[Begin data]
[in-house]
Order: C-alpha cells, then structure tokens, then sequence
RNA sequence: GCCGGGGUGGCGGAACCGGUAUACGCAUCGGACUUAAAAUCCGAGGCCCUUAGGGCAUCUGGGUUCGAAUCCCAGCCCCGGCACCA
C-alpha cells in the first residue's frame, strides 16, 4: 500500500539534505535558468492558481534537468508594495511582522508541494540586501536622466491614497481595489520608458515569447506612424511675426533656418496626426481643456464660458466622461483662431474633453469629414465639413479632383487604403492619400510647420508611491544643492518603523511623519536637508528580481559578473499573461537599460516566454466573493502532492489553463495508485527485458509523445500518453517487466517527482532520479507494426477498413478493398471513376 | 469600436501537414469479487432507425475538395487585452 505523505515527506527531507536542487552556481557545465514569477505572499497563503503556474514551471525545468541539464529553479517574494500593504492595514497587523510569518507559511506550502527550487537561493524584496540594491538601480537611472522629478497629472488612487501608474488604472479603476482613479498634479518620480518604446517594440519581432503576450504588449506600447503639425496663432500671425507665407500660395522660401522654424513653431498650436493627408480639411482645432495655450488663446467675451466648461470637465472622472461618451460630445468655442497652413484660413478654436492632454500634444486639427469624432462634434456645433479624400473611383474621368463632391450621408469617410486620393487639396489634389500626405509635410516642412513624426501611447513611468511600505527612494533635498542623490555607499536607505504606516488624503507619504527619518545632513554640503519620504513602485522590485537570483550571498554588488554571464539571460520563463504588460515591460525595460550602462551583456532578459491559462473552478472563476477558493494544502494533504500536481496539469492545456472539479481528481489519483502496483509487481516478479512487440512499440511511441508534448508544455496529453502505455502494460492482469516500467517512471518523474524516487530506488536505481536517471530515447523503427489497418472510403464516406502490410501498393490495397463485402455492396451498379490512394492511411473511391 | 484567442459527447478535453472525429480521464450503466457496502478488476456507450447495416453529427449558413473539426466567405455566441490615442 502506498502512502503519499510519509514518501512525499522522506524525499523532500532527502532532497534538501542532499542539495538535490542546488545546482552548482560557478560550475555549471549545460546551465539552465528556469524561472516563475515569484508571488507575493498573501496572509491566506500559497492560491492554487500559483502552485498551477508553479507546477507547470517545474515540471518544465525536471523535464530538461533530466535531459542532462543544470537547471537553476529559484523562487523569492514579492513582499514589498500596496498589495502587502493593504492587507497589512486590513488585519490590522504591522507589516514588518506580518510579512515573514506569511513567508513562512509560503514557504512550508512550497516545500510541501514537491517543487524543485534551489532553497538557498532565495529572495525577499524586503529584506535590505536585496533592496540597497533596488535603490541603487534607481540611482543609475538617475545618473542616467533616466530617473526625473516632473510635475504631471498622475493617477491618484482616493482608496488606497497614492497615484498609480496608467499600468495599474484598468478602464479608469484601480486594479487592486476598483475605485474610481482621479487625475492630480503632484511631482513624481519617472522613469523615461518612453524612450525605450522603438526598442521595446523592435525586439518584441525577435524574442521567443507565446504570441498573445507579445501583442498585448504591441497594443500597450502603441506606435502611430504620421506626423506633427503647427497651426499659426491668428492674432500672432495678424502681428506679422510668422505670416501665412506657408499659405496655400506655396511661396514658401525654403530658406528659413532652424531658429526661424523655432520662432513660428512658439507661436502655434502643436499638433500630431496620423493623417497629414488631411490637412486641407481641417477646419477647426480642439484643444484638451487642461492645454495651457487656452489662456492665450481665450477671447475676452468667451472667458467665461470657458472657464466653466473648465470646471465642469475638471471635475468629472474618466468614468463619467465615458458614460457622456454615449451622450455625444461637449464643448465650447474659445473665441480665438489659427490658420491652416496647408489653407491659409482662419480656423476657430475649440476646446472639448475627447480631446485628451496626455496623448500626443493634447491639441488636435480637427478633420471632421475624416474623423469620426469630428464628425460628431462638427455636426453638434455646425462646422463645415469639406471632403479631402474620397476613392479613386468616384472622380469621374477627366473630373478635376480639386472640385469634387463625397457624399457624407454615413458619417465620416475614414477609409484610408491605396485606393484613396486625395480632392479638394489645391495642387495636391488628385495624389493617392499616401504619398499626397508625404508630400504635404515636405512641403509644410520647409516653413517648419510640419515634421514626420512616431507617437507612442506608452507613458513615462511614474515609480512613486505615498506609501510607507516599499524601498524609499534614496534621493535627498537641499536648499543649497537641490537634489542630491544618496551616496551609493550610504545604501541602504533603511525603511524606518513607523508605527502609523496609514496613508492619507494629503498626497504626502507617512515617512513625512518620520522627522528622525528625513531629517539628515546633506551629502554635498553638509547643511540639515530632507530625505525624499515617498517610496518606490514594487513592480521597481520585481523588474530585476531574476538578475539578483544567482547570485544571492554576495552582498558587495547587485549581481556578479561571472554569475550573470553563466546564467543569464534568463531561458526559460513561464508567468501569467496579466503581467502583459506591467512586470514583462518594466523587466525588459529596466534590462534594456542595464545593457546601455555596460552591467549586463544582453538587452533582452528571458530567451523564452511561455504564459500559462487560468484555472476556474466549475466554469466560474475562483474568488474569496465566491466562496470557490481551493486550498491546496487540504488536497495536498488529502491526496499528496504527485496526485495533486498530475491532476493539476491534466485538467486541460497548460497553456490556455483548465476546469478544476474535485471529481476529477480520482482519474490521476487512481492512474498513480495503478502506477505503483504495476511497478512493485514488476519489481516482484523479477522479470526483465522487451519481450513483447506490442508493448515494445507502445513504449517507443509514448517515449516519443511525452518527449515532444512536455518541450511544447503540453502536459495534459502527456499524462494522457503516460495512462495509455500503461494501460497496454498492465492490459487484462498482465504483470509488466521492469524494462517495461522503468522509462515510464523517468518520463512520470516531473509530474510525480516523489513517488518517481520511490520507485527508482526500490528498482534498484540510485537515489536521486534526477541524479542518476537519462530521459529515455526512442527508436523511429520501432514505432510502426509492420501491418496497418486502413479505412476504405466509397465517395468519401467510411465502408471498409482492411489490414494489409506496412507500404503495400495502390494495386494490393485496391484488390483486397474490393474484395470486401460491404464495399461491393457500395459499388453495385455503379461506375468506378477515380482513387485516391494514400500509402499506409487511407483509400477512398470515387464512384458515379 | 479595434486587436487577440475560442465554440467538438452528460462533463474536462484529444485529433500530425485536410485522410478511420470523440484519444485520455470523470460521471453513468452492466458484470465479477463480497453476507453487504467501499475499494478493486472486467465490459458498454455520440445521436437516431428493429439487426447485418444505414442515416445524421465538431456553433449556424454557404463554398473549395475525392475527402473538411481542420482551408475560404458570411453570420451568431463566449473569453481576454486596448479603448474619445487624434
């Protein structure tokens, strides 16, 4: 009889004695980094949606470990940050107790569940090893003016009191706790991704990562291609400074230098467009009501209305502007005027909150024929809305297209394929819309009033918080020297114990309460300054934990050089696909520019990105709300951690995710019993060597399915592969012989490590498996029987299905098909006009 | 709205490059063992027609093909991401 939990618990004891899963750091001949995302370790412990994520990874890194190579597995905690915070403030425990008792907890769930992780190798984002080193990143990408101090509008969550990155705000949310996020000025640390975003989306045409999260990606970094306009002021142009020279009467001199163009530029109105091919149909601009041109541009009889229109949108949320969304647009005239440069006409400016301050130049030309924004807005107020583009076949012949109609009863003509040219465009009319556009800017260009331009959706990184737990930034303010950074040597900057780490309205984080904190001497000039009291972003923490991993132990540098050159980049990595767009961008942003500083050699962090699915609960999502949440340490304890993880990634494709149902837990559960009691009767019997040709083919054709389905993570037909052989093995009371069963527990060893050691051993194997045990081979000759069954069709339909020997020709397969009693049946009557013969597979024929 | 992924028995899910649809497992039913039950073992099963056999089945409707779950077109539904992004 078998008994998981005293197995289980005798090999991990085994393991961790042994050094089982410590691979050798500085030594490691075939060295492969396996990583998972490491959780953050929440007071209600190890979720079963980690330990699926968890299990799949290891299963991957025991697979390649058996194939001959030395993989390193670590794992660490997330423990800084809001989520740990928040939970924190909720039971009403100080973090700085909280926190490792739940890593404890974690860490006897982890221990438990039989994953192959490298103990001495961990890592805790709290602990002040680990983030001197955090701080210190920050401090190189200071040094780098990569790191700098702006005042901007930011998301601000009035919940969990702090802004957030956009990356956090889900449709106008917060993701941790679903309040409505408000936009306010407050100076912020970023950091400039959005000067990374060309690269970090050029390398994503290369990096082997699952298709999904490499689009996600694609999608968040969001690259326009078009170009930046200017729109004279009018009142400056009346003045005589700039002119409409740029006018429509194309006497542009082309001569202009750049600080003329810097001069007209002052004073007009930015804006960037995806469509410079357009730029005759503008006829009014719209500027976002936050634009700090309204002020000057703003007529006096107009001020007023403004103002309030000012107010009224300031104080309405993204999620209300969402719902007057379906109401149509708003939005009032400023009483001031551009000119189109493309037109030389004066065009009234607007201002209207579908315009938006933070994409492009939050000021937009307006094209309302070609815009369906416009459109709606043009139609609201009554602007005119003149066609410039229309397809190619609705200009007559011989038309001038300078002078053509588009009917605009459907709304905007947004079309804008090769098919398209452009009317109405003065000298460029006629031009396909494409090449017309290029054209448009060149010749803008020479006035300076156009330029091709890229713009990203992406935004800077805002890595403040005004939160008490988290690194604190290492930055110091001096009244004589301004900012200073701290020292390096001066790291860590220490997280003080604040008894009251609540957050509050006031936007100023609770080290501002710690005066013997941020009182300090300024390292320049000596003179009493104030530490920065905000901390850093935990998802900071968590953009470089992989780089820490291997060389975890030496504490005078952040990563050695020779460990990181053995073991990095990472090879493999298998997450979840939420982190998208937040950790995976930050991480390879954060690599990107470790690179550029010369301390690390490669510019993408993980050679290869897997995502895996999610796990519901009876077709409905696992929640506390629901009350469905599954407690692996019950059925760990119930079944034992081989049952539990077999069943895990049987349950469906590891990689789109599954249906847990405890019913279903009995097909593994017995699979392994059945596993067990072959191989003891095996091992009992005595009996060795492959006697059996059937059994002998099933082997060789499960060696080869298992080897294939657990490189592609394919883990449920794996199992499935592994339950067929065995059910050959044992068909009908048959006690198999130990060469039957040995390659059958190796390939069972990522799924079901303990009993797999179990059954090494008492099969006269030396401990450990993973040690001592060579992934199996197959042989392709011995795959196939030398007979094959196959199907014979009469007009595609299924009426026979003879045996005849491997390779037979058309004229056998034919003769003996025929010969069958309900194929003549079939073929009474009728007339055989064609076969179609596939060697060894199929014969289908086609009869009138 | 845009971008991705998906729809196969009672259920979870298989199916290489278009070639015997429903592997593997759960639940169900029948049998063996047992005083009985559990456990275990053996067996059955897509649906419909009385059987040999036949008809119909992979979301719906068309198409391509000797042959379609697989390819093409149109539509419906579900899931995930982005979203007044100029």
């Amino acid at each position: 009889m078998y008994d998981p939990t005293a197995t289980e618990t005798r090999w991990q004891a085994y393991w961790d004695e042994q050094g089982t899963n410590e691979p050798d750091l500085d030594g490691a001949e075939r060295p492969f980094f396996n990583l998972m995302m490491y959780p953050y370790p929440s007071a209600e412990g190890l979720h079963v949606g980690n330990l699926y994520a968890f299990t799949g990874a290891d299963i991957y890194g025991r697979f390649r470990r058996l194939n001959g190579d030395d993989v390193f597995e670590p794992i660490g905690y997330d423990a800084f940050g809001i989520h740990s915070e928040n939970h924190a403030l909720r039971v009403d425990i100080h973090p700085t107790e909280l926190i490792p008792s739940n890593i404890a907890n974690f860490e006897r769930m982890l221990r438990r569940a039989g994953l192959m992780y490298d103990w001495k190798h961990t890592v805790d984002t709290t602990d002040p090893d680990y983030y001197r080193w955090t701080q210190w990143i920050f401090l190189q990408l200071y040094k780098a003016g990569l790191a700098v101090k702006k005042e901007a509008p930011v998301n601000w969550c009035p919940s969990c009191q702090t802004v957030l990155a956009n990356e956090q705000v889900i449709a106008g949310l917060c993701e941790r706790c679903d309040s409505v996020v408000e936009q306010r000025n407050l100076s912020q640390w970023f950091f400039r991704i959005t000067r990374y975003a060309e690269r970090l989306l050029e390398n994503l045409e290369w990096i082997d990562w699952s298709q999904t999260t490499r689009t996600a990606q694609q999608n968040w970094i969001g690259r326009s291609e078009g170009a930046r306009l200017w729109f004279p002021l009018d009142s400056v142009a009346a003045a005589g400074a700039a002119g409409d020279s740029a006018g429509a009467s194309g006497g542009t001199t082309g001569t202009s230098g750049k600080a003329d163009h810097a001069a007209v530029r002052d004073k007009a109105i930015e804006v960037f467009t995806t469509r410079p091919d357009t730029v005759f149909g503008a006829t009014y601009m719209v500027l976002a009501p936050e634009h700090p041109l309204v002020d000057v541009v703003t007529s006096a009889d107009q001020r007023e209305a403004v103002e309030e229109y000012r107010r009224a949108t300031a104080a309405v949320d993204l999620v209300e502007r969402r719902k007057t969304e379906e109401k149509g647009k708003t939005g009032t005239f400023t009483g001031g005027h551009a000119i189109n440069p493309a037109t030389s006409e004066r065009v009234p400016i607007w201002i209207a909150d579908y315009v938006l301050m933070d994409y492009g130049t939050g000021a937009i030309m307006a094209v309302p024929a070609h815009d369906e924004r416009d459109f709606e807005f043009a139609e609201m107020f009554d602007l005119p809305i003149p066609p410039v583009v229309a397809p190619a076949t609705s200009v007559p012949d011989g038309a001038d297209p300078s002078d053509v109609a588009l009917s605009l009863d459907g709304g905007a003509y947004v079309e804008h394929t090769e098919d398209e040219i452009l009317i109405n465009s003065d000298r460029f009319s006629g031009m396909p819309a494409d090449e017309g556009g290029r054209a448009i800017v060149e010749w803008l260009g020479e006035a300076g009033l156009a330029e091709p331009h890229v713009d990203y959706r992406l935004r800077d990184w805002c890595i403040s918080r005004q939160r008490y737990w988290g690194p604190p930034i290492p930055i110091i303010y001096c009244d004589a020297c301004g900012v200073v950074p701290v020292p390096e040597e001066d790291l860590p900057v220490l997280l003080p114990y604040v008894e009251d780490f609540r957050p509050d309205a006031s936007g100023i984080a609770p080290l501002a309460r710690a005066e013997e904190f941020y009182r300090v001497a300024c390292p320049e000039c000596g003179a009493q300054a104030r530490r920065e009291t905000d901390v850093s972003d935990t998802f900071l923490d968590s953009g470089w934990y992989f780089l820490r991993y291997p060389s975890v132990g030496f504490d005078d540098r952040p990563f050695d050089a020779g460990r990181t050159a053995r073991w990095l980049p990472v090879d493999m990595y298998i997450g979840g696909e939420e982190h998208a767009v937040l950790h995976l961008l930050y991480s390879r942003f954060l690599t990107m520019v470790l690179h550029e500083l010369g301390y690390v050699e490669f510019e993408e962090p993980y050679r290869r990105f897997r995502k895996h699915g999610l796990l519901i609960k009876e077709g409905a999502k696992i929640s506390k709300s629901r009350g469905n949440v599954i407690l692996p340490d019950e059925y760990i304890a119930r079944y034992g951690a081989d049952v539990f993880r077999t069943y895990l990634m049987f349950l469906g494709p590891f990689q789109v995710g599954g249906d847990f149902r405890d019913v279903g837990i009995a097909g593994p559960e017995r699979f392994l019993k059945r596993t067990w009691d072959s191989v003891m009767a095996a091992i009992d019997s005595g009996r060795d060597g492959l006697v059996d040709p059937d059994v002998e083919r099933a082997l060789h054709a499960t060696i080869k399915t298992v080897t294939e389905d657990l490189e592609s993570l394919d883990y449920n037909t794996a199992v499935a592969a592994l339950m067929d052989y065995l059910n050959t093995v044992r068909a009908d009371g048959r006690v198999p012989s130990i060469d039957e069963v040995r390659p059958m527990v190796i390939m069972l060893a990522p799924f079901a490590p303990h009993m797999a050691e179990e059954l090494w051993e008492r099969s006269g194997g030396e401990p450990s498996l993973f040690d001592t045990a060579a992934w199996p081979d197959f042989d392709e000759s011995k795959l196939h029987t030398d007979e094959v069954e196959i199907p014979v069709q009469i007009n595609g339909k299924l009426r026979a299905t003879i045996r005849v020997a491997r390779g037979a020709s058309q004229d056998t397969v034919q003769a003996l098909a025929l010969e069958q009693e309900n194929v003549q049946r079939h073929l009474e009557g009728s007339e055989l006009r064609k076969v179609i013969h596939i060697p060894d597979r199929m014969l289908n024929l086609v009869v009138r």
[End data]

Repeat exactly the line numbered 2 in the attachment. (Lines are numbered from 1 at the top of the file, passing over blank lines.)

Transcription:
Order: C-alpha cells, then structure tokens, then sequence